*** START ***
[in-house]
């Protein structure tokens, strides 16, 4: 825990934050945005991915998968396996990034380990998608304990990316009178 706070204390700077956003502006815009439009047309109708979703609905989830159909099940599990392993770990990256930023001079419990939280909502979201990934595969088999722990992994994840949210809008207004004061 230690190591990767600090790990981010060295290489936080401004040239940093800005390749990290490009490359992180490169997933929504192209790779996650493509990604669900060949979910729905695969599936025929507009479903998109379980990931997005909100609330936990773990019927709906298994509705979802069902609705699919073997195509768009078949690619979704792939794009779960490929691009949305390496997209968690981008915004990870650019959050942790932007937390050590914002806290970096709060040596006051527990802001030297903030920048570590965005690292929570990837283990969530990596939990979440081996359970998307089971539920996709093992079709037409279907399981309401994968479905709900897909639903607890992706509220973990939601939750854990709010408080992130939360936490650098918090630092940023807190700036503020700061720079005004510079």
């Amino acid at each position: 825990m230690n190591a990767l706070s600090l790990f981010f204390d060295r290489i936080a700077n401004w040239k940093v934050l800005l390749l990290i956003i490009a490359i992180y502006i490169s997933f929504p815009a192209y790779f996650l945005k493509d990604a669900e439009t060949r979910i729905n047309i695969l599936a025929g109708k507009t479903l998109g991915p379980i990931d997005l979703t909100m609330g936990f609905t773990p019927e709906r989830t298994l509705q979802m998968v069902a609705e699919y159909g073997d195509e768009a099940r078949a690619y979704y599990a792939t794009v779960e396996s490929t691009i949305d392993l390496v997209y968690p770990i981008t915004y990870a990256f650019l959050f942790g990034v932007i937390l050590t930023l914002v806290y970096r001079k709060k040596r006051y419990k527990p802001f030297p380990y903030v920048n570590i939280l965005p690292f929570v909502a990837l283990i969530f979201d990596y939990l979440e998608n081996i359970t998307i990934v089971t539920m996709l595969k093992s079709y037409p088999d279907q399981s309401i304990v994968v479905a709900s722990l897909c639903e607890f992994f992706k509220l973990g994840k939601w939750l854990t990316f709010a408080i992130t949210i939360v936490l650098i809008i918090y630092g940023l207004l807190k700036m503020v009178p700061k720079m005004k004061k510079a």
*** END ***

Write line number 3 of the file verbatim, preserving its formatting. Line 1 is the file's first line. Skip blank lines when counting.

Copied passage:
């Amino acid at each position: 825990m230690n190591a990767l706070s600090l790990f981010f204390d060295r290489i936080a700077n401004w040239k940093v934050l800005l390749l990290i956003i490009a490359i992180y502006i490169s997933f929504p815009a192209y790779f996650l945005k493509d990604a669900e439009t060949r979910i729905n047309i695969l599936a025929g109708k507009t479903l998109g991915p379980i990931d997005l979703t909100m609330g936990f609905t773990p019927e709906r989830t298994l509705q979802m998968v069902a609705e699919y159909g073997d195509e768009a099940r078949a690619y979704y599990a792939t794009v779960e396996s490929t691009i949305d392993l390496v997209y968690p770990i981008t915004y990870a990256f650019l959050f942790g990034v932007i937390l050590t930023l914002v806290y970096r001079k709060k040596r006051y419990k527990p802001f030297p380990y903030v920048n570590i939280l965005p690292f929570v909502a990837l283990i969530f979201d990596y939990l979440e998608n081996i359970t998307i990934v089971t539920m996709l595969k093992s079709y037409p088999d279907q399981s309401i304990v994968v479905a709900s722990l897909c639903e607890f992994f992706k509220l973990g994840k939601w939750l854990t990316f709010a408080i992130t949210i939360v936490l650098i809008i918090y630092g940023l207004l807190k700036m503020v009178p700061k720079m005004k004061k510079a």